Several federal and state employment laws exist to protect you from discrimination based on disease, disability or addiction. Acts such as the Americans with Disabilities Act (ADA) prohibit discrimination based on disease or disability.
It also limits an employer's ability to ask questions related to disability or to conduct medical examinations. For example, if you found out you had cancer, your employer can't fire you for taking time off for treatment, or withdraw an offer for a job.
With the development of preventive medicine and genetic screening, these types of cases become more complex. Today, you can be screened to determine if you're more likely to develop a disease.
If you carry certain genes, you're more likely to develop certain diseases such as breast or ovarian cancer, but it isn't a guarantee you'll get them. Besides the costs of these exams, many people are hesitant to get these potentially life-saving tests because they're afraid of losing their job.
Pamela Fink is a 39-year old woman living in Connecticut. She has worked for a Stamford-based company called MXenergy for four years and had great work reviews.
Two of Pamela's sisters had breast cancer. As a result, she decided to get a genetic test to see if she was a carrier of BRCA2, the breast cancer gene. In 2009 Pamela decided to get a preventive mastectomy when she found out she had the gene.
She notified her bosses and took a medical leave of absence. Her bosses didn't object. They'd always been supportive of her in the past. However, she was in for a rude awakening when she returned to her job after the surgery.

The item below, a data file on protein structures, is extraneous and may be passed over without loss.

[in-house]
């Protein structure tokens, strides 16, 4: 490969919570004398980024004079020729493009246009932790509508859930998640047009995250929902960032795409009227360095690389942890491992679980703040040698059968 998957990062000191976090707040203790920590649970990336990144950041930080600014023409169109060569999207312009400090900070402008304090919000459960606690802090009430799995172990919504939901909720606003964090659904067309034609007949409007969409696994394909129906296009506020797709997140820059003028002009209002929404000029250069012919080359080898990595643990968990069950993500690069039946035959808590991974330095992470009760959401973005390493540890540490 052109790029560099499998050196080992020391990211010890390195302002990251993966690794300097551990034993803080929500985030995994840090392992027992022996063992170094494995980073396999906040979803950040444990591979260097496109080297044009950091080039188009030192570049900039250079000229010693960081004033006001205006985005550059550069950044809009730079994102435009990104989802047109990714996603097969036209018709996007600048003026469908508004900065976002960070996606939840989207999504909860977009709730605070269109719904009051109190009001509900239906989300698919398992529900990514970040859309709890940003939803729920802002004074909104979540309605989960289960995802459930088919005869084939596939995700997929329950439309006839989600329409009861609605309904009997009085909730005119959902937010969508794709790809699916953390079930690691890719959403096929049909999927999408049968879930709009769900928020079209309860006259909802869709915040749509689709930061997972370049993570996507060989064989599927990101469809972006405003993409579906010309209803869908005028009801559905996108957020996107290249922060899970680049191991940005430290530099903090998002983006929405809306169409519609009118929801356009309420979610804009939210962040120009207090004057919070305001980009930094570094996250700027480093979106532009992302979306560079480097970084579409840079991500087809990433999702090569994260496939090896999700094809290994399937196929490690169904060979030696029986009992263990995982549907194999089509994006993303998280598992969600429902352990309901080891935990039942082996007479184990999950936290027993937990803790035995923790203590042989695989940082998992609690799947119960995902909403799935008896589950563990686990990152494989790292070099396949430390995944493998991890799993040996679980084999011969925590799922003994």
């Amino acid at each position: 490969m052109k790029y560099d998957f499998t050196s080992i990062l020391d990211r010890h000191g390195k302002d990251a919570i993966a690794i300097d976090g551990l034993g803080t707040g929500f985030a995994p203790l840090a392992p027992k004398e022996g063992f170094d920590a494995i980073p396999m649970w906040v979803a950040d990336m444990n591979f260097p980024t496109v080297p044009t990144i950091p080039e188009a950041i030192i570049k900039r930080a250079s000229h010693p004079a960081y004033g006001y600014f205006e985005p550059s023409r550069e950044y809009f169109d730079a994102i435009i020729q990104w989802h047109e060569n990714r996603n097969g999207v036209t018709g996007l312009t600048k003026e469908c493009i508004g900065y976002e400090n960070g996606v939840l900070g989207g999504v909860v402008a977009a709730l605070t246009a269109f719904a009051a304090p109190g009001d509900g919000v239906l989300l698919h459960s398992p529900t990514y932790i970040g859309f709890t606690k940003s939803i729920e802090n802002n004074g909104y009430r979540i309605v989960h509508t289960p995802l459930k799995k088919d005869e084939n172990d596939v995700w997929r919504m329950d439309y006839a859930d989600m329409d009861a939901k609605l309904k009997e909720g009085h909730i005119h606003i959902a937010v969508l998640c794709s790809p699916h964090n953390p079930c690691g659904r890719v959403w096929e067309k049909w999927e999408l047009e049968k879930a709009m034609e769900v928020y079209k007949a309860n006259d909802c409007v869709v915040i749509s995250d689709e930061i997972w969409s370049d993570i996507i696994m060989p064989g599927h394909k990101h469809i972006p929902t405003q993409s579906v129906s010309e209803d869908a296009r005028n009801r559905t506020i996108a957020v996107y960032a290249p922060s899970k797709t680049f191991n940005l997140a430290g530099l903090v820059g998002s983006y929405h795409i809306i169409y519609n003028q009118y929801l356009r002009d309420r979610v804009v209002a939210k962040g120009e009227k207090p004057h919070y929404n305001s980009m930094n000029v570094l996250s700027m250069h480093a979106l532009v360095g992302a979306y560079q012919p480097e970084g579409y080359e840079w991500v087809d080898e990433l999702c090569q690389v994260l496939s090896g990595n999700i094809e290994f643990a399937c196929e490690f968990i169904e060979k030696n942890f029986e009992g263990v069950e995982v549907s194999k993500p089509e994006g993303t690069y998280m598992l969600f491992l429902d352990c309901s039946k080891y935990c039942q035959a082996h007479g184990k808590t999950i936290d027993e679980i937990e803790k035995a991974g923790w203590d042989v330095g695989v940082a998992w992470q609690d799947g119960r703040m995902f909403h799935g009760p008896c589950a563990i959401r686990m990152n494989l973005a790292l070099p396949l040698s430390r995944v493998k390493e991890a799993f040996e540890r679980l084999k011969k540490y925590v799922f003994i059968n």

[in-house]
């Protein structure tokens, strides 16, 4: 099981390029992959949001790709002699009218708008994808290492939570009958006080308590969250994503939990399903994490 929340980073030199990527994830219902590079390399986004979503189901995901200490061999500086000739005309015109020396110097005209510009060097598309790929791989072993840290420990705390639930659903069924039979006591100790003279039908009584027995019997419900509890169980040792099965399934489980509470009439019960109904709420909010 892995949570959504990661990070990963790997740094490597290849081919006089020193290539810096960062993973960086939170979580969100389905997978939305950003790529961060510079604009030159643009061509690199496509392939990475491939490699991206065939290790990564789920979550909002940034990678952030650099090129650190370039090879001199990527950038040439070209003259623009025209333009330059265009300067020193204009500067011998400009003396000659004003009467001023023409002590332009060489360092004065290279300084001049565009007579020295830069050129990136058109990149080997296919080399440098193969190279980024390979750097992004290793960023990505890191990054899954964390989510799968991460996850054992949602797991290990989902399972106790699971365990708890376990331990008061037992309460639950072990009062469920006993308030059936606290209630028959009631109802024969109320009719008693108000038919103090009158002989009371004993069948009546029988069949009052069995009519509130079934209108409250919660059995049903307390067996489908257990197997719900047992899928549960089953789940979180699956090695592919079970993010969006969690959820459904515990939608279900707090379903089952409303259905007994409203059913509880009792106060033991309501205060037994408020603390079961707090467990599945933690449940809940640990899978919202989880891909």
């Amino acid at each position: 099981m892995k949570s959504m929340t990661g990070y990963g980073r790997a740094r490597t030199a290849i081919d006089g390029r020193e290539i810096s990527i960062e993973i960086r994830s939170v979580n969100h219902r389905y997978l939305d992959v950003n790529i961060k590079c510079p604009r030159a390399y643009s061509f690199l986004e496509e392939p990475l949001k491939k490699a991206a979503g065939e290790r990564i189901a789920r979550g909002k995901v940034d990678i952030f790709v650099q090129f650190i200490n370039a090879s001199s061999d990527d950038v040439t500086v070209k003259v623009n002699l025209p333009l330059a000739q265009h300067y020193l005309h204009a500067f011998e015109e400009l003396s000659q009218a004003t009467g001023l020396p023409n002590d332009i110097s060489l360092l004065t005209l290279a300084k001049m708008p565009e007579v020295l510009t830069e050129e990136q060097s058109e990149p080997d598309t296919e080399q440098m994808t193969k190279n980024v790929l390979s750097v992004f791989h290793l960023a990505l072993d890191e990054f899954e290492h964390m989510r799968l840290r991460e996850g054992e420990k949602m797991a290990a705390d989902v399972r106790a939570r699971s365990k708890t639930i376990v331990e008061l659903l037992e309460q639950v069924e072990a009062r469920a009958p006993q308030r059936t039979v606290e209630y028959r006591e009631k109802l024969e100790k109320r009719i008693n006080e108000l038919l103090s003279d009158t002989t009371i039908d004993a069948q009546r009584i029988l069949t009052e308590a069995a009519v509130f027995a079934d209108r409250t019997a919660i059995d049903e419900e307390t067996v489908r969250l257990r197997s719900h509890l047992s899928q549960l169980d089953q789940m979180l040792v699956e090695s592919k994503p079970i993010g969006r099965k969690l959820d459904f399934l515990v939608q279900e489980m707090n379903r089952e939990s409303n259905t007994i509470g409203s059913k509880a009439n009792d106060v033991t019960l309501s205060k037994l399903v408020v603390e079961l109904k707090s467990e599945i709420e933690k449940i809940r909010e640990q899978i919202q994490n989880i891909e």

Pamela explained that after her medical leave, she noticed that many of her work responsibilities were taken away from her. Also, her reviews went from positive to negative. She said she felt her entire position in the company had changed. The company eventually fired her claiming performance issues.
After her termination, Pamela filed a complaint with Connecticut's Commission on Human Rights and Opportunities and with the federal Equal Employment Opportunity Commission (EEOC). She claims she was fired because of the genetic test she took.
One of Pamela's allegations in the lawsuit is that her employers violated the federal Genetic Information Nondiscrimination Act (GINA).
What Is GINA?
Genetic testing is a relatively new form of preventive medical care. A patient is screened for various genes which have been found to be associated with several diseases. Genetic testing has the potential to save lives. However, if there's a chance that workers would suffer work-related consequences due to these screenings, they wouldn't take these tests. This would create health risks.
GINA went into effect in November 2008 and for this purpose. Many people were hesitant to get genetic testing because they were afraid they'd lose their job, as Pamela did. GINA protects these workers against discrimination from both health insurance companies not paying claims and employers discriminating against them based on test results.
This bill was passed after a 13-year debate. It received a unanimous Senate vote and was passed in the House by a vote of 414 to 1. This law created the hope that people can now take full advantage of such screenings without fearing prejudice.
Pamela's company has denied the allegations and refused to discuss the issue publicly. Meanwhile, this case has been receiving much attention. It's the first lawsuit in Connecticut to be brought under GINA. Since there aren't many cases nationwide, it will be interesting to see how courts deal with these relatively new legal and medical issues.
Questions for Your Attorney
- What needs to happen to know whether GINA applies to my situation?
- Do I need to have arrangements at work or through my insurance company made to get a screening?
- What happens if my employer refuses to accommodate me?